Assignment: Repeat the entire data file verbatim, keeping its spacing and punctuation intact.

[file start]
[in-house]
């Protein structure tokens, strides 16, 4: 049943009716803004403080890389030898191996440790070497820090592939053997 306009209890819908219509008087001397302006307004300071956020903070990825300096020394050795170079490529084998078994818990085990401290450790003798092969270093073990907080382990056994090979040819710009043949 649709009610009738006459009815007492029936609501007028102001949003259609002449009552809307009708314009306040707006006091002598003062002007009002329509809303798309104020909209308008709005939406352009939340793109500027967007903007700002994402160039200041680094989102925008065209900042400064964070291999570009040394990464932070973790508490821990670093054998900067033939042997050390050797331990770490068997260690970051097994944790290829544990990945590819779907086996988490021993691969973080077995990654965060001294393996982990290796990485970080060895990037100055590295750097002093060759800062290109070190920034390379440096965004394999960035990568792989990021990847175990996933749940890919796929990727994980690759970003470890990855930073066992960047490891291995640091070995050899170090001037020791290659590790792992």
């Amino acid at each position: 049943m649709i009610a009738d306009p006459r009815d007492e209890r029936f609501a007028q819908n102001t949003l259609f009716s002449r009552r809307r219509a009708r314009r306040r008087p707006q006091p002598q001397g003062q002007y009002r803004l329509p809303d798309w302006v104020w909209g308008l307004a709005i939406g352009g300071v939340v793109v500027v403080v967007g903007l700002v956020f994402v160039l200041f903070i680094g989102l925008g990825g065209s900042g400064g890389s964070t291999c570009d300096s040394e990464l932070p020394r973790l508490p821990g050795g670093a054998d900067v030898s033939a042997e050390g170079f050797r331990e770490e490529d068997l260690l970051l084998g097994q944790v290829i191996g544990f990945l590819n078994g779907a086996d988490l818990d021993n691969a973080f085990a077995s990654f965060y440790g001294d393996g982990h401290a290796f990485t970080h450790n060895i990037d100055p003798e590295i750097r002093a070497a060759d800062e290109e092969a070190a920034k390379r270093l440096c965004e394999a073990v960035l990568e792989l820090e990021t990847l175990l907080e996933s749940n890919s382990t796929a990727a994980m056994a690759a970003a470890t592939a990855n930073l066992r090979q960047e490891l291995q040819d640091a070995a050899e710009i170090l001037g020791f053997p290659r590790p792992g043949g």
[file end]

[in-house]
């Protein structure tokens, strides 16, 4: 049943009716803004403080890389030898191996440790070497820090592939053997 306009209890819908219509008087001397302006307004300071956020903070990825300096020394050795170079490529084998078994818990085990401290450790003798092969270093073990907080382990056994090979040819710009043949 649709009610009738006459009815007492029936609501007028102001949003259609002449009552809307009708314009306040707006006091002598003062002007009002329509809303798309104020909209308008709005939406352009939340793109500027967007903007700002994402160039200041680094989102925008065209900042400064964070291999570009040394990464932070973790508490821990670093054998900067033939042997050390050797331990770490068997260690970051097994944790290829544990990945590819779907086996988490021993691969973080077995990654965060001294393996982990290796990485970080060895990037100055590295750097002093060759800062290109070190920034390379440096965004394999960035990568792989990021990847175990996933749940890919796929990727994980690759970003470890990855930073066992960047490891291995640091070995050899170090001037020791290659590790792992």
């Amino acid at each position: 049943m649709i009610a009738d306009p006459r009815d007492e209890r029936f609501a007028q819908n102001t949003l259609f009716s002449r009552r809307r219509a009708r314009r306040r008087p707006q006091p002598q001397g003062q002007y009002r803004l329509p809303d798309w302006v104020w909209g308008l307004a709005i939406g352009g300071v939340v793109v500027v403080v967007g903007l700002v956020f994402v160039l200041f903070i680094g989102l925008g990825g065209s900042g400064g890389s964070t291999c570009d300096s040394e990464l932070p020394r973790l508490p821990g050795g670093a054998d900067v030898s033939a042997e050390g170079f050797r331990e770490e490529d068997l260690l970051l084998g097994q944790v290829i191996g544990f990945l590819n078994g779907a086996d988490l818990d021993n691969a973080f085990a077995s990654f965060y440790g001294d393996g982990h401290a290796f990485t970080h450790n060895i990037d100055p003798e590295i750097r002093a070497a060759d800062e290109e092969a070190a920034k390379r270093l440096c965004e394999a073990v960035l990568e792989l820090e990021t990847l175990l907080e996933s749940n890919s382990t796929a990727a994980m056994a690759a970003a470890t592939a990855n930073l066992r090979q960047e490891l291995q040819d640091a070995a050899e710009i170090l001037g020791f053997p290659r590790p792992g043949g």